Thursday, 21 October 2010
My missus’s tightly bound, she’s all tightly bound Ultramarine
The early letters of Lowry have several references to music hall stars such as Stanley Lupino and Milton Hayes. We can only presume from the detail of the letters that Lowry was aware of these stars because he had seen them either on trips to local theatres or when he was on holiday on the Isle of Man or Devon. Lowry mentions several local theatres with music hall traditions in his works including the Argyle and Hippodrome Theatres in Birkenhead and the Olympia in Liverpool.
The above song is an unidentified one performed by Harry Weldon at the Derby Castle theatre in Douglas on the Isle of Man. This reference probably relates to a Lowry family holiday made in 1923 to the island.
Harry Weldon was a big star in music hall and variety, and first appeared in London in 1900, coining the catchphrase “S’No Use!” and creating a popular song from it. Harry Weldon initially came to fame as part of Fred Karno's Company when he played opposite Charlie Chaplin in the sketch "The Football Match". Harry Weldon then used the character of Stiffy, the Goal Keeper, as the mainstay of his solo act. Other characters developed including his boxing skit "The White Hope”. Apparently he cut a very strange figure with his centre-parted wig, eccentric clothes, eyes that always seemed to be shut and a voice of whistling sibilance. He had a unique style, and frequently used the conductor of the orchestra as an extra part in his performance. Harry Weldon's conversational style and his use of the absurd may have appealed to the young Lowry. He worked until he died in 1930 aged forty-nine.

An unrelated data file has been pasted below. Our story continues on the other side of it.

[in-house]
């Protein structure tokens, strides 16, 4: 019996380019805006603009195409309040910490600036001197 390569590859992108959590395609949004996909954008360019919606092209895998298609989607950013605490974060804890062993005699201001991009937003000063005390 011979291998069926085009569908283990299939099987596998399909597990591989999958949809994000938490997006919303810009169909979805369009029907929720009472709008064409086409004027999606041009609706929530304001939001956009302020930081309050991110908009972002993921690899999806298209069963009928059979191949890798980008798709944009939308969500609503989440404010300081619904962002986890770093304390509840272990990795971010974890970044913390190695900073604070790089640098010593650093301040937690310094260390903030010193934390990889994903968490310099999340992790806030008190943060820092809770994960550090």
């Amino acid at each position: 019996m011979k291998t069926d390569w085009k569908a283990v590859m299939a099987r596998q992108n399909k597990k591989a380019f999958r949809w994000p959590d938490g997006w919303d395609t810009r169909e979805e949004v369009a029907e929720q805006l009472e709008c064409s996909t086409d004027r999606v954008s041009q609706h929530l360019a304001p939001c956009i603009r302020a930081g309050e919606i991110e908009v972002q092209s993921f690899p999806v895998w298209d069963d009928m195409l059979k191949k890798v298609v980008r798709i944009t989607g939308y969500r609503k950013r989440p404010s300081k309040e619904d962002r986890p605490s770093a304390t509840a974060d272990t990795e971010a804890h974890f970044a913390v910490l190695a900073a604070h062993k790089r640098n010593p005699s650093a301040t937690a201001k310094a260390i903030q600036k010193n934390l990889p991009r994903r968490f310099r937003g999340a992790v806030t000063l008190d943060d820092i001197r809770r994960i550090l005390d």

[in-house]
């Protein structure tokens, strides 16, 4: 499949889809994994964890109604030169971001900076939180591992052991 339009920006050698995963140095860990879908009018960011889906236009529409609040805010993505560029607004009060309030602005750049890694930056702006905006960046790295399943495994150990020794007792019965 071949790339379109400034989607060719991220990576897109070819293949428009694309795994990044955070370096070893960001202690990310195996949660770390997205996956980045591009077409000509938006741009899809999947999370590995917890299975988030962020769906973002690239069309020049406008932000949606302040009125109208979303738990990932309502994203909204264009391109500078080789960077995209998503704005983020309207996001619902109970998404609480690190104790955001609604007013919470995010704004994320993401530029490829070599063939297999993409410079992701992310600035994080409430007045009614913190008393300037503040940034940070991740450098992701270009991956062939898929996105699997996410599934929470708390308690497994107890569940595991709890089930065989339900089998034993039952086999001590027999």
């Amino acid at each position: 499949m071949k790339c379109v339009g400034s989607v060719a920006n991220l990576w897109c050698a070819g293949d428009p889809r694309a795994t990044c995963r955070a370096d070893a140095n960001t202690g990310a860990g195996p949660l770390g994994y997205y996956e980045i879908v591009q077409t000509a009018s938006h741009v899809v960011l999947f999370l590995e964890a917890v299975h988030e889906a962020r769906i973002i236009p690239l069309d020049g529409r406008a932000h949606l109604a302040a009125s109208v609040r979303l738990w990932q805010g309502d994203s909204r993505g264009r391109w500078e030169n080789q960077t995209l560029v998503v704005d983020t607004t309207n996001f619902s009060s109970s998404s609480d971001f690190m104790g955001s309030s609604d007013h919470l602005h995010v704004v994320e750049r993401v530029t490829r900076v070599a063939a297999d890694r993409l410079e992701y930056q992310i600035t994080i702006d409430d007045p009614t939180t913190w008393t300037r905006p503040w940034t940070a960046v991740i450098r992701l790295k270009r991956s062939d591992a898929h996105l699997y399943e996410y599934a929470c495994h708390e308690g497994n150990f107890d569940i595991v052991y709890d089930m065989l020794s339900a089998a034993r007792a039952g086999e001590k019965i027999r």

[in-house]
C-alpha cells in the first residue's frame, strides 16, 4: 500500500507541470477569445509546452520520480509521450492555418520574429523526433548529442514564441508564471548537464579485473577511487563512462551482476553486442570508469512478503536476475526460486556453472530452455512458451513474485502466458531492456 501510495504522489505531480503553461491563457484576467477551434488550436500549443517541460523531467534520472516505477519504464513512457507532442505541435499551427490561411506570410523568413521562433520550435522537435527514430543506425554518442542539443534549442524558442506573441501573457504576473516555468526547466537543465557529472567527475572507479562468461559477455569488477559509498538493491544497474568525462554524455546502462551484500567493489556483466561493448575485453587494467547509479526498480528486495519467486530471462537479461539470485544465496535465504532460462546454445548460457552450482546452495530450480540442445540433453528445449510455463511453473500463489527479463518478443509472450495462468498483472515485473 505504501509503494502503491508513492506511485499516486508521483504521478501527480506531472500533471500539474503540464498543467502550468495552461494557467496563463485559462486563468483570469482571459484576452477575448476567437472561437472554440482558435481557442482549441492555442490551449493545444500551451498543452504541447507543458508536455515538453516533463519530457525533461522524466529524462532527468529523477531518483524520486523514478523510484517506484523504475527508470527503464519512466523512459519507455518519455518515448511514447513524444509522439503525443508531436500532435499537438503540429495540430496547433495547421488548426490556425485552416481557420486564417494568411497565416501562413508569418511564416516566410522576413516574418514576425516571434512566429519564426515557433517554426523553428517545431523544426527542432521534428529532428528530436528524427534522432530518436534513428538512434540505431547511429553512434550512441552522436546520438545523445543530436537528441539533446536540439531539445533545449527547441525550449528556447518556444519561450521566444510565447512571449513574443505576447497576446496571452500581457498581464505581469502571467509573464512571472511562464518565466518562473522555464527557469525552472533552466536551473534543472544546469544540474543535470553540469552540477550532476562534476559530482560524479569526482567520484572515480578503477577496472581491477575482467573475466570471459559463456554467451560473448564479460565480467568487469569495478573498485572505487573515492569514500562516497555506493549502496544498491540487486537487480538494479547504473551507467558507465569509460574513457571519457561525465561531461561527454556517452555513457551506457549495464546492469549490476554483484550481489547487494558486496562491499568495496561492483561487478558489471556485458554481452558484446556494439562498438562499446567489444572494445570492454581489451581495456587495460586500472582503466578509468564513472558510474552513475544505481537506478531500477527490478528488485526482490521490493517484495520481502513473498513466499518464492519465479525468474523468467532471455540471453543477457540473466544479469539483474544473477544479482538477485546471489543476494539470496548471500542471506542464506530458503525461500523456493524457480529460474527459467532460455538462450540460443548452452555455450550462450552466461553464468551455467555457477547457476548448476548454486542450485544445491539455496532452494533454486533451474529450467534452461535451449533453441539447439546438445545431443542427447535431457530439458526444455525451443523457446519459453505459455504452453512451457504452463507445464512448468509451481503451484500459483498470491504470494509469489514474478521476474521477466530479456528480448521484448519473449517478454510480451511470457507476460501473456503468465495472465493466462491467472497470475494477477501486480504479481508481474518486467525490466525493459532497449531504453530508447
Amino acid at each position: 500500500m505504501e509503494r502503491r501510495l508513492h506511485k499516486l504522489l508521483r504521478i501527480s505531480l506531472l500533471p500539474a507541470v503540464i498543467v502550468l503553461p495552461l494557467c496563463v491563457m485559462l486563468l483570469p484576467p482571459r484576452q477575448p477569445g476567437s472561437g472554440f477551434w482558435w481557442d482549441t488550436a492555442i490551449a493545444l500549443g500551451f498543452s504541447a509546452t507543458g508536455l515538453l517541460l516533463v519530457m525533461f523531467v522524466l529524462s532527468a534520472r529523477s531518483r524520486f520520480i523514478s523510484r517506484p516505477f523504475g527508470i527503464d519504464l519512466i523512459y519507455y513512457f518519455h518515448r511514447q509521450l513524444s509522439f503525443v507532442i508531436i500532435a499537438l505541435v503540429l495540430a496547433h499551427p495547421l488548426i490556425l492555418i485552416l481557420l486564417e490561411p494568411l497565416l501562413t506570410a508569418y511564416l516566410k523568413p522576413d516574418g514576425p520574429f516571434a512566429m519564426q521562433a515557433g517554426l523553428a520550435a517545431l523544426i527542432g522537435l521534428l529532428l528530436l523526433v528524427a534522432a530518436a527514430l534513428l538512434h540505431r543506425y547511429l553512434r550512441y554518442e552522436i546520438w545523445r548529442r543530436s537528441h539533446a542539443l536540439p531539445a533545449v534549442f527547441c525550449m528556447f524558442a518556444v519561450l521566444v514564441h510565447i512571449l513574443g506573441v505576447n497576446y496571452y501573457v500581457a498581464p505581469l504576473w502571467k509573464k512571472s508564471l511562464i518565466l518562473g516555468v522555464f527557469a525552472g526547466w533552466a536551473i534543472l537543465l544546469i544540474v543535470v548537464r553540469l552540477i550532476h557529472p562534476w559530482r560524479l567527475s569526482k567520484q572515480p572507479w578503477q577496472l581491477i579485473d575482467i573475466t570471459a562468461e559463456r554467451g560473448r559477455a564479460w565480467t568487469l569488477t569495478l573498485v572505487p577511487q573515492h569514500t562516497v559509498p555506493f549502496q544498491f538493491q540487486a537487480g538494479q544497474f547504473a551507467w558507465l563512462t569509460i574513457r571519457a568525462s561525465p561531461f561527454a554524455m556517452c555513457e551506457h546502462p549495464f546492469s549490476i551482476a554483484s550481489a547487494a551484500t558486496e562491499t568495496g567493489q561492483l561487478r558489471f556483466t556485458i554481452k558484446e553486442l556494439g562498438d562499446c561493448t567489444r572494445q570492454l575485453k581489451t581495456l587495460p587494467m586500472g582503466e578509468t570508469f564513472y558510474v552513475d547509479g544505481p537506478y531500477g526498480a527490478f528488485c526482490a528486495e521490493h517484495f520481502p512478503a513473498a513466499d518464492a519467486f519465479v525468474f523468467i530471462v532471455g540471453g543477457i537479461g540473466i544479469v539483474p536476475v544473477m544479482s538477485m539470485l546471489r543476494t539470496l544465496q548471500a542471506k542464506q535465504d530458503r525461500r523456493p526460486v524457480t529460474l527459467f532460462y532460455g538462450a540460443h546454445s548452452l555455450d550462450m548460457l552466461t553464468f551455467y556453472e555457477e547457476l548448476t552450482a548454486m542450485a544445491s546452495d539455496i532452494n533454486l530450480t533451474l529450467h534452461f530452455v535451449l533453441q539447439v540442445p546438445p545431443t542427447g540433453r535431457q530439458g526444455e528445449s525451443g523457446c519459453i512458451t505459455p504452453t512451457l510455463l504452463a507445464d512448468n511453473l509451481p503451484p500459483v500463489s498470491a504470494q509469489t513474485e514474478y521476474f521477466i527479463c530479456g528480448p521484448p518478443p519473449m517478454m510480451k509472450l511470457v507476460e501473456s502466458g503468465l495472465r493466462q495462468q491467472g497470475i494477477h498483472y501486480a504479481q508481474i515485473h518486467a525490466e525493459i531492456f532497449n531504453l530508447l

Here is one of his performances:
You can hear some of his recording on a CD called The White Hope
You can hear one of Weldon's songs ''The Policeman' on a podcast here
You can see Harry's daughter Maisie performing impressions of her father below: